The physical and the mental health composite of the MSQOL-54 as well as all subscale scores but cognitive function decreased with worsening disability status. However, while patients with an estimated EDSS score between 4.5 and 6.5 differed markedly from patients with a lower EDSS (0 - 4.0), the difference between the two groups of patients with higher EDSS scores (4.5 - 6.5 and 7.0 - 10.0, respectively) was smaller on all of these scales, not even being significant on the mental health composite and most of the subscales. Hence, the results suggest, that whereas impaired ambulation (without confinement to a wheelchair) is accompanied by striking deteriorations in HRQOL, being bound to a wheelchair does not lead to decisive additional decreases in most HRQOL domains.
The results are in agreement with those of previous studies. In a study by Patti et al. patients with EDSS scores lower 3.0 scored significantly better than two groups with higher EDSS scores in all dimensions of the SF-36 . In the contrary, there was less difference between these latter two groups. Patients with EDSS scores of 3.0 to 6.0 had markedly higher scores than patients with EDSS scores over 6.0 only for physical functioning. Vickrey et al., too, found larger differences between patients who could walk without help and patients who required assistance to ambulate than between this latter group and patients who were confined to a wheelchair on most MSQOL-54 scales .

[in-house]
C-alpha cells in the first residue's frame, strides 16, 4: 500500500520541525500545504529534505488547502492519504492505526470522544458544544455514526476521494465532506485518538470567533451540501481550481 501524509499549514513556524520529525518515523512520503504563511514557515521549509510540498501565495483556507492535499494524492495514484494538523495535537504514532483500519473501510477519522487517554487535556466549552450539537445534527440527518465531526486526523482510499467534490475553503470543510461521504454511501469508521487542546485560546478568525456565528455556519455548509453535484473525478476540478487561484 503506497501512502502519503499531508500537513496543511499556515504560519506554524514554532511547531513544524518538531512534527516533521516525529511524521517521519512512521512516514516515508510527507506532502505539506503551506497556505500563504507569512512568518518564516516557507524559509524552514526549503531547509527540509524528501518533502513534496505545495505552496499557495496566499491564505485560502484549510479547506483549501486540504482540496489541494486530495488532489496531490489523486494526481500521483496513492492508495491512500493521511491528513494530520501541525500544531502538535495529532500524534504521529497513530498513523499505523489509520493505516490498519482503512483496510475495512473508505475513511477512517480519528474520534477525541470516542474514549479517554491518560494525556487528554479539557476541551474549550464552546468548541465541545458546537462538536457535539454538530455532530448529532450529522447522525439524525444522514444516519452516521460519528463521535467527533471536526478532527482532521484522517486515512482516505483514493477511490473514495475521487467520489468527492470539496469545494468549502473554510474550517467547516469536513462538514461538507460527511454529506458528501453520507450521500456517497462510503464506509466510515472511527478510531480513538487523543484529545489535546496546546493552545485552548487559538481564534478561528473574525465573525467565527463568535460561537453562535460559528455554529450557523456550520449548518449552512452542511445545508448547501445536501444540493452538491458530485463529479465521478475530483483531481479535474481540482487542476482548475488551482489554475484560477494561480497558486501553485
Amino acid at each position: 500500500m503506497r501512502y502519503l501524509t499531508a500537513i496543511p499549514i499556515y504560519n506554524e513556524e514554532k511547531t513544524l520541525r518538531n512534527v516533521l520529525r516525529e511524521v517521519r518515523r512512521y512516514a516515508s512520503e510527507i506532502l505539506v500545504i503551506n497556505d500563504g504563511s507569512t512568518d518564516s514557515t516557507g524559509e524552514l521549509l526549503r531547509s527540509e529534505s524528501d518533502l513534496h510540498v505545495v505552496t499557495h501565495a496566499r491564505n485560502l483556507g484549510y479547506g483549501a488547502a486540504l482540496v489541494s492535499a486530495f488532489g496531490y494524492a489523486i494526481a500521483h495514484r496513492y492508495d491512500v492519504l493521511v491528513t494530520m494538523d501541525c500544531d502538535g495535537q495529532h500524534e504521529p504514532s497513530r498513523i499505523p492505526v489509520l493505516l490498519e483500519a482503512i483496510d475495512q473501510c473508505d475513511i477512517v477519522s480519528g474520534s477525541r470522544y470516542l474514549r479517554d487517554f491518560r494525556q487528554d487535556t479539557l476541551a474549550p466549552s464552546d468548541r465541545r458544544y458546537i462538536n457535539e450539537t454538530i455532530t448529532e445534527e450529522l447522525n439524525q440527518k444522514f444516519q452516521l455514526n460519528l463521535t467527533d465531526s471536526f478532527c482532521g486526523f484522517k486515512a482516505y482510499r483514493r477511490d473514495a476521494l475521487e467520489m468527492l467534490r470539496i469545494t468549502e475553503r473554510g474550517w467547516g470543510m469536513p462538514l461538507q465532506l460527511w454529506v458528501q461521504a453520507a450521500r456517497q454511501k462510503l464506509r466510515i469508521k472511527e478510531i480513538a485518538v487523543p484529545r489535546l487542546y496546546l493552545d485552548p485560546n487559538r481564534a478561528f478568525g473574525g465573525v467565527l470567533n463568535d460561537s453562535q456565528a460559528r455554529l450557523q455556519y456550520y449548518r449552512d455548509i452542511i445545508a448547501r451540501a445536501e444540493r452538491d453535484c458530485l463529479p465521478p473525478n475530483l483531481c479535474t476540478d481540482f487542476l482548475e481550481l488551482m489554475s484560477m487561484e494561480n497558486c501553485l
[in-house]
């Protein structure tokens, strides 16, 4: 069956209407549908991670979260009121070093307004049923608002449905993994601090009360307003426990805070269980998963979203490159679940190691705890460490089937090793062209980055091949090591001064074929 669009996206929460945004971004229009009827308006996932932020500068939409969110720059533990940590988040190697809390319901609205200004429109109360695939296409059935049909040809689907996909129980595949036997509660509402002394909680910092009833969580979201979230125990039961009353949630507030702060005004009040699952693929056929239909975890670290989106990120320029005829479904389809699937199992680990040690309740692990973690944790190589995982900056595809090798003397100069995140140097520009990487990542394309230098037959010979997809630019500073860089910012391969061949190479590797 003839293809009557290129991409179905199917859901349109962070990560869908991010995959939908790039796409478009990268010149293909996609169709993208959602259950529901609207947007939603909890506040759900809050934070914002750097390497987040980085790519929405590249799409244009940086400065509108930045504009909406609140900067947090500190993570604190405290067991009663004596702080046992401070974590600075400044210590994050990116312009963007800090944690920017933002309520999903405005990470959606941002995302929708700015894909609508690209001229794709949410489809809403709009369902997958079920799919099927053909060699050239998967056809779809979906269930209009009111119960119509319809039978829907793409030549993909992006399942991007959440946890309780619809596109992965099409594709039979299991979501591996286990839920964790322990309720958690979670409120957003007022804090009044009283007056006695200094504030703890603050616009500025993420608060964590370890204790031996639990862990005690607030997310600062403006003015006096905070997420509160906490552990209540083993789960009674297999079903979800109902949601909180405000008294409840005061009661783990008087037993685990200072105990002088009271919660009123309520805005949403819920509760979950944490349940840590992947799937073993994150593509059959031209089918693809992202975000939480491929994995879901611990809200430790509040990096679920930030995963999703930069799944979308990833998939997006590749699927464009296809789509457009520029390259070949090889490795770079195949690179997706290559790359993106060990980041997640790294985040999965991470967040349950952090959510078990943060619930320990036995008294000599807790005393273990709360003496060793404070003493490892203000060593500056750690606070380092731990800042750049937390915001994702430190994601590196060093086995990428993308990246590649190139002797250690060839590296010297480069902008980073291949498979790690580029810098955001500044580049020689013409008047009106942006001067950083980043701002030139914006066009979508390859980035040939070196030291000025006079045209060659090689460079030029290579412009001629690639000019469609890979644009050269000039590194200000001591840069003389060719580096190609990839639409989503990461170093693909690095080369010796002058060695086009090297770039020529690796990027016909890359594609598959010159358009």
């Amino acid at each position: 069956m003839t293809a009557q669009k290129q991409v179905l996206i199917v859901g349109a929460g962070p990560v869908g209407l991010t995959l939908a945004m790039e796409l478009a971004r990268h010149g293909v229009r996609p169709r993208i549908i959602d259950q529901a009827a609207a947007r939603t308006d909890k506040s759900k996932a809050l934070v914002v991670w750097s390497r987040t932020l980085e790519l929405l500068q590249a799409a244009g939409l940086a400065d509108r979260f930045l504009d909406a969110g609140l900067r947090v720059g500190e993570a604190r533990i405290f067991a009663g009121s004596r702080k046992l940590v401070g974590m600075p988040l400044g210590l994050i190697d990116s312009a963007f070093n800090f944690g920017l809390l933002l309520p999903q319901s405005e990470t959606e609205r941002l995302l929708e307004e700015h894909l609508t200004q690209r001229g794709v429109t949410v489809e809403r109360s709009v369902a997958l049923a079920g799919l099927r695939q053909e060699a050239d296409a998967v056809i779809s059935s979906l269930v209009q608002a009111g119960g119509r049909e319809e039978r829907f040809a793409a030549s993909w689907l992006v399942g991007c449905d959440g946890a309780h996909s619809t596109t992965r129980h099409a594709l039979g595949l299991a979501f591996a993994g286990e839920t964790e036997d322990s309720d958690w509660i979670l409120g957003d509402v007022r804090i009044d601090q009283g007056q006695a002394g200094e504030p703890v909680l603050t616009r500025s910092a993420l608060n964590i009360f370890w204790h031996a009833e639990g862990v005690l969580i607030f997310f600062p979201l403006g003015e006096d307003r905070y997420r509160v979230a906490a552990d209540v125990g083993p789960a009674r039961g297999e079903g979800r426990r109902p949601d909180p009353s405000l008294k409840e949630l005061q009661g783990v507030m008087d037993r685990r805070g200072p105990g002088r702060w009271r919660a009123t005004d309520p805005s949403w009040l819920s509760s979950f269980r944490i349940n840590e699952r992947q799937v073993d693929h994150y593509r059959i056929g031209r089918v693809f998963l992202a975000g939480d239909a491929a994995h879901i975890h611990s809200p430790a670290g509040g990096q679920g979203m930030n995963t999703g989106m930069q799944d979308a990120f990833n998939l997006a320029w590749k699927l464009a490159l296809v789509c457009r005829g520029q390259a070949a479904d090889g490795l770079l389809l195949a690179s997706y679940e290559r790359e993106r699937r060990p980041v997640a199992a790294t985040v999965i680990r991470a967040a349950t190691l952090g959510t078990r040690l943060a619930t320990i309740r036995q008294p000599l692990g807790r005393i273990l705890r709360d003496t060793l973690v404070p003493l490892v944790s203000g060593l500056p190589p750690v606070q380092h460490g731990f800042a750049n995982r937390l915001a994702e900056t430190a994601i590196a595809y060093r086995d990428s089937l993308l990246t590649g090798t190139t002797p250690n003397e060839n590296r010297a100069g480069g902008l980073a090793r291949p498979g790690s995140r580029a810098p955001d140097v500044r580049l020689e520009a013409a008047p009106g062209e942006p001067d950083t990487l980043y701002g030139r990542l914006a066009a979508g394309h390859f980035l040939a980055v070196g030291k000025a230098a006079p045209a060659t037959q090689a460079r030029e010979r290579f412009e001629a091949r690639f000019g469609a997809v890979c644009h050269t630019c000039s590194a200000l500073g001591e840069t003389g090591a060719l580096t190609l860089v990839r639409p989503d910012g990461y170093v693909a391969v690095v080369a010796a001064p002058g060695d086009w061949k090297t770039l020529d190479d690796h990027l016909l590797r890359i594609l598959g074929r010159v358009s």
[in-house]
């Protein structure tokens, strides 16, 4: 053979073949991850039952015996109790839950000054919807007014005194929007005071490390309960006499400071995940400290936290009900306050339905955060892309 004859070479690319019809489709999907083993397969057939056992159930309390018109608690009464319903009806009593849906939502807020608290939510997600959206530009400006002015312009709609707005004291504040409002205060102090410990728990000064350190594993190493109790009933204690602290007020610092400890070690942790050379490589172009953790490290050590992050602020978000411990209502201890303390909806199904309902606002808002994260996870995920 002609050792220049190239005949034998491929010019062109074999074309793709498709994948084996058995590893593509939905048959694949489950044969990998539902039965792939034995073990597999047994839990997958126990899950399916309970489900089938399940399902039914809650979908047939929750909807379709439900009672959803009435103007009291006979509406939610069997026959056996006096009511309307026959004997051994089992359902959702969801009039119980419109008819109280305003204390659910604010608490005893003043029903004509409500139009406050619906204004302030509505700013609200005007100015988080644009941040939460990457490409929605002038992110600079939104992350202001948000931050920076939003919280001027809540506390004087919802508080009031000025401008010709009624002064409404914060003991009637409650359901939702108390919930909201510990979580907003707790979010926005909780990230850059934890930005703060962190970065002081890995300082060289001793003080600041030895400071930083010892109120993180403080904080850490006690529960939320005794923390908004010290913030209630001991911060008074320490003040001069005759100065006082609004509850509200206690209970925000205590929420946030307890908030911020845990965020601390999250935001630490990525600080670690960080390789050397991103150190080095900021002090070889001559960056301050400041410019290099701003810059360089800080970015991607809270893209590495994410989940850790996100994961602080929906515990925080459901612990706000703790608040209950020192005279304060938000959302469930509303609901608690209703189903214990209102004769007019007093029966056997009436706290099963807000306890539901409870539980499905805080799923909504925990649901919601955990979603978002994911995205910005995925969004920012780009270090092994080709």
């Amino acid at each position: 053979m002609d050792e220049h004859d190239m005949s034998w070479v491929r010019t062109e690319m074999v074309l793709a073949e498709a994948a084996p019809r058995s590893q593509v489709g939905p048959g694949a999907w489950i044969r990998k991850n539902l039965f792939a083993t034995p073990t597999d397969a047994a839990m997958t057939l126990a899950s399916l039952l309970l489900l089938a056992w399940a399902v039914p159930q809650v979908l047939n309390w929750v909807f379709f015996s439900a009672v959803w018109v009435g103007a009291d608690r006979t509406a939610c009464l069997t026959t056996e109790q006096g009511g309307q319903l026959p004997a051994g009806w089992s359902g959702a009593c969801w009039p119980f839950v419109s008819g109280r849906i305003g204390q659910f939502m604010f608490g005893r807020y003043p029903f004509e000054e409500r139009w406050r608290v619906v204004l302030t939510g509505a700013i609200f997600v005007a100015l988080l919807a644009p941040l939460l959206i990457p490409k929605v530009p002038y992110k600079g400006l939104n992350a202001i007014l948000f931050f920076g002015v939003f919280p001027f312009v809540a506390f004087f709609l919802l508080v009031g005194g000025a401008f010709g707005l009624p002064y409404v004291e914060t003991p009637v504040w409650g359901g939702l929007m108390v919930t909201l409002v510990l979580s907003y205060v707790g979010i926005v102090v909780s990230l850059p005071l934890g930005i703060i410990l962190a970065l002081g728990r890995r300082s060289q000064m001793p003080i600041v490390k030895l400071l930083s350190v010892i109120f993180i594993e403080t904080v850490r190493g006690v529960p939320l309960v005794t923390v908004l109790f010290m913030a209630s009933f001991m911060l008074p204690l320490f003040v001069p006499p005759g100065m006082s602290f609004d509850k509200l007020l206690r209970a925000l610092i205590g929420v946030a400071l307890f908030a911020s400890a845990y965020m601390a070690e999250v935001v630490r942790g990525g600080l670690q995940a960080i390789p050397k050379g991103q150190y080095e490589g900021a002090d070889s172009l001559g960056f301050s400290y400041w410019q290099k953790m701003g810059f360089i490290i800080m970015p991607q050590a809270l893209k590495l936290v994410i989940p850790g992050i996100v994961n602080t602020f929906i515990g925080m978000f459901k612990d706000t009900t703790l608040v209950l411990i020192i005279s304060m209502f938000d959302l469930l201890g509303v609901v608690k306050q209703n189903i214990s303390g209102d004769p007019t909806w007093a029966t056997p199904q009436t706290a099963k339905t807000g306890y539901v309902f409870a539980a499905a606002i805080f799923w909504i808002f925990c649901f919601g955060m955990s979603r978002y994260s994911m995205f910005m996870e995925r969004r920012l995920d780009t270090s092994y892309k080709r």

Interestingly, in our study this pattern was found for sexual function only in men. In women the difference between groups 1 and 2 was smaller than in men, whereas the difference between groups 2 and 3 did not differ from the one found in men. Hence, the relationship between ambulation status and sexual dysfunction seems to be different in men and in women.
The data obtained in this study clearly suggest a non-linear relationship between HRQOL and disability status as measured by EDSS. This is the case for physical as well as for mental quality of life. The EDSS does not seem to be interval scaled as is commonly assumed. The step from largely unimpaired ambulation to impaired ambulation status and the next step towards restriction to a wheelchair are not equal in distance. Therefore, absolute increase in EDSS, e.g. one point per year, is not suited for outcome variable in clinical trials in which the effectiveness of MS immunotherapy is examined. This outcome measure has been used in a number of decisive clinical trials [1–3]. Following the findings of the present study, this is inappropriate, unless the investigators take care of strictly homogenous samples with low variations in baseline disability status. As an alternative, a proportional decrease in disability as assessed relative to the baseline EDSS scores should be used as an outcome measure. In general, MS-specific measure of quality of life should be used for detecting treatment effects . Future research may address the precise definition of such a measure.